I would get the Free game/GTs 250.
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March 29, 2010 7:08:16 AM

Well that's the thing atomic, I don't want to spend too much. The 1GB Sapphire card for example is $30 cheaper than the GTS250.
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March 31, 2010 10:18:21 AM

Okay so looking at the reviews I figured there wasn't a huge difference between the GTS 250 and HD5670, and that the extra $35 for the GTS 250 wasn't worth it.

I then looked at two reviews (http://ninjalane.com/reviews/video/gigabyte-5670/page11...) and (http://ninjalane.com/reviews/video/palit_gts250/page12....) which seem to indicate that although the GTS 250 isn't DX11 compatible and only has DDR3 RAM, it takes a dump on the HD5670 in terms of performance.

Are these figures accurate?
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March 31, 2010 8:16:02 PM

The GTS 250 512mb with free game is 120$, shipped, after reabte.
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April 1, 2010 3:16:58 AM

For Americans, sure, but I'm an Aussie :-)
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April 1, 2010 3:44:18 AM

The GTS 250 is obviously better than all of the other options, and probably worth the extra 20 or so over the 5670, but it might be pushing your power supply. Unless you upgrade it, your safest choice would be the 5670, which offers the best bang for the power consumption.
The 5670 isn't really powerful enough to take advantage of a full gb of memory, so the bang for buck gets a bit better too once you start looking at the 512 mb models. Most benchmarks don't show more then 1 fps difference unless you go into resolutions where it isn't playable anyways.
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April 2, 2010 3:45:31 PM

Ah, quite interesting info there jenkem, thanks. :) 

I've been looking at the options, it seems that there is a small price jump and big performance jump all the way up to the Sapphire HD5770, then a big jump in price above that.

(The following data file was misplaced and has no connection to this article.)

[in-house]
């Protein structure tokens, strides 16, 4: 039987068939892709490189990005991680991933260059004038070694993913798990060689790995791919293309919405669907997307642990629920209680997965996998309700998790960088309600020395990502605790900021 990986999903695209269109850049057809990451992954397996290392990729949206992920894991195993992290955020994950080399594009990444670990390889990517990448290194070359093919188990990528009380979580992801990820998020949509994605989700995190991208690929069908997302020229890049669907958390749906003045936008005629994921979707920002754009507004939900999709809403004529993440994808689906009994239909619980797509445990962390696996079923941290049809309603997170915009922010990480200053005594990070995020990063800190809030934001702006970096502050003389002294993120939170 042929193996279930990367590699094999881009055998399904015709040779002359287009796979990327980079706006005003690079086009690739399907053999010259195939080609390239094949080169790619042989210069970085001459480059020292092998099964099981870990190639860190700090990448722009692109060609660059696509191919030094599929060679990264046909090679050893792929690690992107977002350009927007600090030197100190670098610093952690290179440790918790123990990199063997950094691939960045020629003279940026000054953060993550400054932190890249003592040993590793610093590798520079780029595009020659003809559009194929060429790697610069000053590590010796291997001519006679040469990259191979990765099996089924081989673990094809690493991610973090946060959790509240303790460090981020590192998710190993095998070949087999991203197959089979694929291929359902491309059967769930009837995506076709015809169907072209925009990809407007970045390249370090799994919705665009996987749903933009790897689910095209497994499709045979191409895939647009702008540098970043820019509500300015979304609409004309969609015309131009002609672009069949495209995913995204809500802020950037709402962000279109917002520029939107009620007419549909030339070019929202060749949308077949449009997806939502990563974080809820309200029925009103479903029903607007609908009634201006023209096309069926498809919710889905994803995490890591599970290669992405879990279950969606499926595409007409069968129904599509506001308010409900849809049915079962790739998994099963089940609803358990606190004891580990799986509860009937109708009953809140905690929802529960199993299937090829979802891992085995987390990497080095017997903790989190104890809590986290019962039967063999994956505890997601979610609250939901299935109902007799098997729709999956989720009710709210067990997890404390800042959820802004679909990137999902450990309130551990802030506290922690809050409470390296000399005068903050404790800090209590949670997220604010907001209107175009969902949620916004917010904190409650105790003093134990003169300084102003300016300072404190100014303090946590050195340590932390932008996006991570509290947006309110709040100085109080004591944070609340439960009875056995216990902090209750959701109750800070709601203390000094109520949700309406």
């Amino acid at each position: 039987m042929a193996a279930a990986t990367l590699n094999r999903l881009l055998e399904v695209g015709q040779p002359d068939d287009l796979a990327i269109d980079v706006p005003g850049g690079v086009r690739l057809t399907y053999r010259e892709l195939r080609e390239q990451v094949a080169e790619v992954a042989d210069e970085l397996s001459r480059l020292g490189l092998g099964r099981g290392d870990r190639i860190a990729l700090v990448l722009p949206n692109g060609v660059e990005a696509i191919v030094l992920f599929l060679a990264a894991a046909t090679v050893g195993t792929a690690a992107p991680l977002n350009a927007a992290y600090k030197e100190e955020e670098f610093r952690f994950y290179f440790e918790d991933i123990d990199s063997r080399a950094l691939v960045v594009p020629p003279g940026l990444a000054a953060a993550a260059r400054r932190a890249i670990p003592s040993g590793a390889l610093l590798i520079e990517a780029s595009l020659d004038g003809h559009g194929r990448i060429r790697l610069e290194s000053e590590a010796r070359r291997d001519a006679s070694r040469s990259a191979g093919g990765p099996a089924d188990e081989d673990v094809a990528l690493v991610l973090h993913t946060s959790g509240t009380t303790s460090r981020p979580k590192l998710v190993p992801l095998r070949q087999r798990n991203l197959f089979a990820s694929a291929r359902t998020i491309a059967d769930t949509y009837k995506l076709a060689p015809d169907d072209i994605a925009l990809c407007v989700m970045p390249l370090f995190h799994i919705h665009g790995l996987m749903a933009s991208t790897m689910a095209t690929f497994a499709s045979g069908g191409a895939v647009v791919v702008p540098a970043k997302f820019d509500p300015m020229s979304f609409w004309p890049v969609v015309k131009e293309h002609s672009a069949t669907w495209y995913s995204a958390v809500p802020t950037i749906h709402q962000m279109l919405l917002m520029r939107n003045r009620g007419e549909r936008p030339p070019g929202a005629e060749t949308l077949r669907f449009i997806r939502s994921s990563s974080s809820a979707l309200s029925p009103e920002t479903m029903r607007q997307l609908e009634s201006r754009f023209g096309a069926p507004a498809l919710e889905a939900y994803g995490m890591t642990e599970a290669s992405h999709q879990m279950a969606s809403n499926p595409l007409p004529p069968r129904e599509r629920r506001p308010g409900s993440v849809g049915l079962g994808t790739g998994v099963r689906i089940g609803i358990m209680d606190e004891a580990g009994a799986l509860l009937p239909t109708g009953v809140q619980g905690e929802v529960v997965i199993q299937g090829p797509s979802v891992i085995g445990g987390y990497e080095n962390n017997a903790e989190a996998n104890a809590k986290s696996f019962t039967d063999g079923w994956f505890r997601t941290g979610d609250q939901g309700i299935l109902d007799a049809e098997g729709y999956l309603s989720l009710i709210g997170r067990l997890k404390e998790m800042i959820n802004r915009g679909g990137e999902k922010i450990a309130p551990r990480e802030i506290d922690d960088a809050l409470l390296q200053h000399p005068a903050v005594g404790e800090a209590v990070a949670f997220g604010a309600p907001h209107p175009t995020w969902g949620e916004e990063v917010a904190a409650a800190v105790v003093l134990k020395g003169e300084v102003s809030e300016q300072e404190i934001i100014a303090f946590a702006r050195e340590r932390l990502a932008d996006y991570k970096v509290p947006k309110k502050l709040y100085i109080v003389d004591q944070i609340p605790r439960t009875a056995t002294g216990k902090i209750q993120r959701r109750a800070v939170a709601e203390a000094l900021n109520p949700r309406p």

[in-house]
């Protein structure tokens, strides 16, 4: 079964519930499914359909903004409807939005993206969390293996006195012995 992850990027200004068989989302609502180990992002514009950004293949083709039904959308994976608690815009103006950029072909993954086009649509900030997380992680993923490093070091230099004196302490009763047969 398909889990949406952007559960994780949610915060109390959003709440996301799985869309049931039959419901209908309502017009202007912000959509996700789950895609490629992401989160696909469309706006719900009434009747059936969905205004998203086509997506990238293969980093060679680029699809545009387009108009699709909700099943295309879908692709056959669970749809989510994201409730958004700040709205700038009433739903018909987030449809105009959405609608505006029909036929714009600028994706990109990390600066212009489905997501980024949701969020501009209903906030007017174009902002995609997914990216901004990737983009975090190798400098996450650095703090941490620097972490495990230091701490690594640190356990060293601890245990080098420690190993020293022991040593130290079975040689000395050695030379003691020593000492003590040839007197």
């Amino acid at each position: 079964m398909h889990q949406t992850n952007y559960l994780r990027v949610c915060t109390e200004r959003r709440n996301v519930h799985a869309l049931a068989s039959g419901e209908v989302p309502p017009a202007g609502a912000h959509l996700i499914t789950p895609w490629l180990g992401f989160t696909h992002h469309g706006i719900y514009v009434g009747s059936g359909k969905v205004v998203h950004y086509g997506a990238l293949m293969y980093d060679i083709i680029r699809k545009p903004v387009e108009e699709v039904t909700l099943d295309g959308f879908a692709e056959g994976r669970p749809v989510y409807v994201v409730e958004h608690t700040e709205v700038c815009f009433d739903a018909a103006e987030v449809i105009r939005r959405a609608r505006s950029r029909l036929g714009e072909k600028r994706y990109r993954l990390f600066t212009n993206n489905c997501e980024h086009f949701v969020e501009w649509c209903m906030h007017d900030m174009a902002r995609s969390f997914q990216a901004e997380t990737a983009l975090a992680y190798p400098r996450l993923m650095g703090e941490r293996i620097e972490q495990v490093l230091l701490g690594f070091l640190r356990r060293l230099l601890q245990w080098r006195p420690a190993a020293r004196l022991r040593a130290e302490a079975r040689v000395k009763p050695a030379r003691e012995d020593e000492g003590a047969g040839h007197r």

I'm thinking that would probably make the HD5770 the best choice, including longevity of the card?
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April 2, 2010 10:53:45 PM

85$ was cheap, over 100$ is NOT.
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a b U Graphics card
April 3, 2010 1:51:19 AM

First, to clarify your DDR3 vs DDR5 question.

Yes, DDR5 is faster than DDR3. The true difference in performance on a video card relies just as much on it's BUS speed, indicated by it's bit-rate. Makers can increase and decrease the bit-rate of the memory used to define the actual memory bandwidth. So, if both types are using the same bit-rate, DDR5 is faster. But if DDR5 is used on a 128-bit BUS and DDR3 on a 256-bit BUS, the actual memory bandwidth is much closer in performance than the memory type used would indicate.

As far as your actual card choices, consult this Graphics Card Hierarchy Chart for a general performance ranking. You'll see that your aforementioned GTS 250's performance is comparable to the HD4850 and HD5750. If any of these cards are within your budget, then I suggest selecting one of them.

As far as powering them, the 4850 and GTS 250 both present potential concerns for your 350W PSU. If you do not intend to do any overclocking, it should be adequate. But, an upgrade to something in the 400-450W range that specifically has more 12V Amperage wouldn't hurt.
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a b U Graphics card
April 3, 2010 1:54:46 AM

RazberyBandit said:
First, to clarify your DDR3 vs DDR5 question.

Yes, DDR5 is faster than DDR3. The true difference in performance on a video card relies just as much on it's BUS speed, indicated by it's bit-rate. Makers can increase and decrease the bit-rate of the memory used to define the actual memory bandwidth. So, if both types are using the same bit-rate, DDR5 is faster. But if DDR5 is used on a 128-bit BUS and DDR3 on a 256-bit BUS, the actual memory bandwidth is much closer in performance than the memory type used would indicate.

As far as your actual card choices, consult this Graphics Card Hierarchy Chart for a general performance ranking. You'll see that your aforementioned GTS 250's performance is comparable to the HD4850 and HD5750. If any of these cards are within your budget, then I suggest selecting one of them.